Introduction: Using and Citing Texts from the Bible


Welcome to the introductory Quick-Start-Guide on using and citing Bible Texts to support your essay argument! The Bible is a collection of books that were written over hundreds of years and contains many good principles that are applicable to everyday life. If you are new to reading and citing Bible texts, this guide is for you! If you have been reading the Bible, you may like to check out the Quick-Start-Guide on “How to Cite and Reference Bible Texts in the APA 7th Edition Style” to learn how to cite Bible verses in your essay. 

I. The Main Sections of the Bible and their Content 

The Bible consists of two main sections referred to as the Old Testament (OT for short) and the New Testament (NT for short). The OT is a library of books that were originally written in the Hebrew language. The Bible contains many books written in different genres and includes stories about God and man, the Israelites, and wisdom for daily living. All the books in the OT section were written centuries “Before Christ” (B.C.), meaning before the birth of Jesus Christ. The OT is the Hebrew Bible. The NT is a collection of books that were originally written in ancient Greek and contains biographies concerning the life of Jesus, the start of the Christian movement, and letters containing instructions for Christian living. These books and letters were written between the mid-first century to early second century “Anno Domini” (A.D.), after the birth of Jesus Christ. 

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II. Citing the Bible to Support Your Essay Arguments 

The Bible contains much wisdom for living well and relating well with others. Some parts of the Bible, such as the Ten Commandments and other laws in the Old Testament, even became the foundational basis for the Western legal system. While many of the stories may have been written centuries ago, the truths and principles contained therein are timeless and are just as applicable to our generation as they were to the original audience. For example, the book of Proverbs is a book of wisdom that contains about 800 proverbial sayings about human behavior and the need to exercise wisdom in daily choices. So, you may find support for your essay arguments based on principles that you read in the books of the Bible.  

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Click on this video link to see what the Bible has to say about justice: 


III. Who is Jesus? Why is it Worth Considering “What would Jesus do?” 

More specifically, for some courses or assignments, you may be required to consider, ‘What would Jesus do?’ This is a common question that people ask when they are faced with a situation that requires them to make choices and apply relevant principles to address a particular issue or situation. Who is Jesus and why is it worth considering what Jesus would do in any particular situation?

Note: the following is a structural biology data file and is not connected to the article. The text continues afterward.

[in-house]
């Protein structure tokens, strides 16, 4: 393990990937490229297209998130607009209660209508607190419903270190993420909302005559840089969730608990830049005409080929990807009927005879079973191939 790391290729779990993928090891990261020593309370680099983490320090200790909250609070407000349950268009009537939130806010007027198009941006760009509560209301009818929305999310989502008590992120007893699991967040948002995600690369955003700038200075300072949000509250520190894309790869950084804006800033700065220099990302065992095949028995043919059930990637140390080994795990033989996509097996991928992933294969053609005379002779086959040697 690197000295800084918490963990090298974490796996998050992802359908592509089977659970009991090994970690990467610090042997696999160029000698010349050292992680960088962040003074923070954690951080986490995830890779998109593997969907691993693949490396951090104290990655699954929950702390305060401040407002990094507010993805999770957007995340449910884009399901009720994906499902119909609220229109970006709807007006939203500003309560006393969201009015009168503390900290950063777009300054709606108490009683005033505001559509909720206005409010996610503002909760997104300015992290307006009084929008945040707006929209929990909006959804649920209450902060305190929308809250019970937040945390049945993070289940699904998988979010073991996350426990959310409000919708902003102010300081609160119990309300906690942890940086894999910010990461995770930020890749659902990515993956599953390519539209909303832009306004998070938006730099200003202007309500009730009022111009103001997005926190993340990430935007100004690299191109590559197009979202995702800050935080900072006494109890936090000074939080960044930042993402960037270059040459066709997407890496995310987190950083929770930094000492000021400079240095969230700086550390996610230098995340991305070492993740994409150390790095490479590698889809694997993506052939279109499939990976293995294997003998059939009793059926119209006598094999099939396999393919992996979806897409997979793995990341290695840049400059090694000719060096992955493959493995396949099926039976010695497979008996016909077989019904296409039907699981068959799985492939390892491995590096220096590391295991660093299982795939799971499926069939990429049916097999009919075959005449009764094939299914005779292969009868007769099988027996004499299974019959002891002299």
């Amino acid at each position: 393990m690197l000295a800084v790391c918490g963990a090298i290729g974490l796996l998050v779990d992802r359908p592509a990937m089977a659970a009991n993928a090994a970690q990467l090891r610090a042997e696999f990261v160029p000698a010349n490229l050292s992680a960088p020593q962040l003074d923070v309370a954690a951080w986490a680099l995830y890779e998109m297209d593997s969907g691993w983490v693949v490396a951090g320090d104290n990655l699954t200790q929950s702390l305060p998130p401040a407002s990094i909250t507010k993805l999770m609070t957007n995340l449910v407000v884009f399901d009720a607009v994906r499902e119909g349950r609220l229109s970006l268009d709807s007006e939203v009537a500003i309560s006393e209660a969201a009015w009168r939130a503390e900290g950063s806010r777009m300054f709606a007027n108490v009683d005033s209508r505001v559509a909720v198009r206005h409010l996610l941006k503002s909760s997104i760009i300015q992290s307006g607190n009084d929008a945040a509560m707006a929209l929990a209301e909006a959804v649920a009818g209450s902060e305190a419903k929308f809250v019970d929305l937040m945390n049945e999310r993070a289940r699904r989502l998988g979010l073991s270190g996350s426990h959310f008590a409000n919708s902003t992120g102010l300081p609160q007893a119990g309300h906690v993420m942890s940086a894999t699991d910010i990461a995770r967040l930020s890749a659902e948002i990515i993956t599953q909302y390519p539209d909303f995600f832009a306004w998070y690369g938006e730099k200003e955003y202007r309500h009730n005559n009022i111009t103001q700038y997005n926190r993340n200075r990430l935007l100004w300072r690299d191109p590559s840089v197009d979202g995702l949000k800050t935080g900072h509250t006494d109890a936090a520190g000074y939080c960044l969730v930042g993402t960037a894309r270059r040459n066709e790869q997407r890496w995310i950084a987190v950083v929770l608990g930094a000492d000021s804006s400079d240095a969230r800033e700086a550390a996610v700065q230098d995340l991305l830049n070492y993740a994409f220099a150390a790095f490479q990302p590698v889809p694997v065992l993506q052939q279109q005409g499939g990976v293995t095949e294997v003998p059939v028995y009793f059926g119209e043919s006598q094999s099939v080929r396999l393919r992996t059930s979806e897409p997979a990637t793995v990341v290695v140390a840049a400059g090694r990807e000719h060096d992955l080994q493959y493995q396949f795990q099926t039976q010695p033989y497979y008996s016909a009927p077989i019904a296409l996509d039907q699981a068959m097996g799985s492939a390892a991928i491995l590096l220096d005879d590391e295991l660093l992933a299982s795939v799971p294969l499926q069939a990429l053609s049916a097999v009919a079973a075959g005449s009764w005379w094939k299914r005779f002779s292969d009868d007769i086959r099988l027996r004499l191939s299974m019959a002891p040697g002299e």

Jesus’s life events, actions, and teachings are recorded in the New Testament books of Matthew, Mark, Luke, and John. In these books, Jesus is described as an itinerant teacher, social-prophet, and miracle-healer who lived in Israel during the first century, when Israel was under the rule of the Roman Empire. He lived a perfect and exemplary life and showed mercy and love to the ordinary, the poor, the sick, and the outcasts of society. He stood for social justice and denounced the hypocritical leaders who oppressed ordinary people for their own gain. As a teacher with several hundreds of followers, Jesus was a leader extraordinaire. He often surprised even other highly regarded teachers with wisdom that far surpassed common human thinking and understanding. It is thus worth considering “What would Jesus do?” in our own situations. There are certainly many teachings from Jesus that are relevant to issues that we face in the world today. 

Key Points about Jesus’ Life & Teachings 

The first four books in the New Testament, Matthew, Mark, Luke, and John, are referred to as the “gospels” – a word that derived from the old English words ‘god’ (good) and ‘spel’ (news); so gospels contain good news about the kingdom of God. These gospels are based on eye-witnesses accounts of Jesus’ life and teachings and are focused on the responses of people to his teachings and actions. Jesus sometimes spoke truths directly but more often spoke indirectly through the use of parables, metaphors, hyperboles, proverbs, and riddles. This approach allowed his listeners time to think and consider the meanings of his teachings. Check out the video links below to explore further!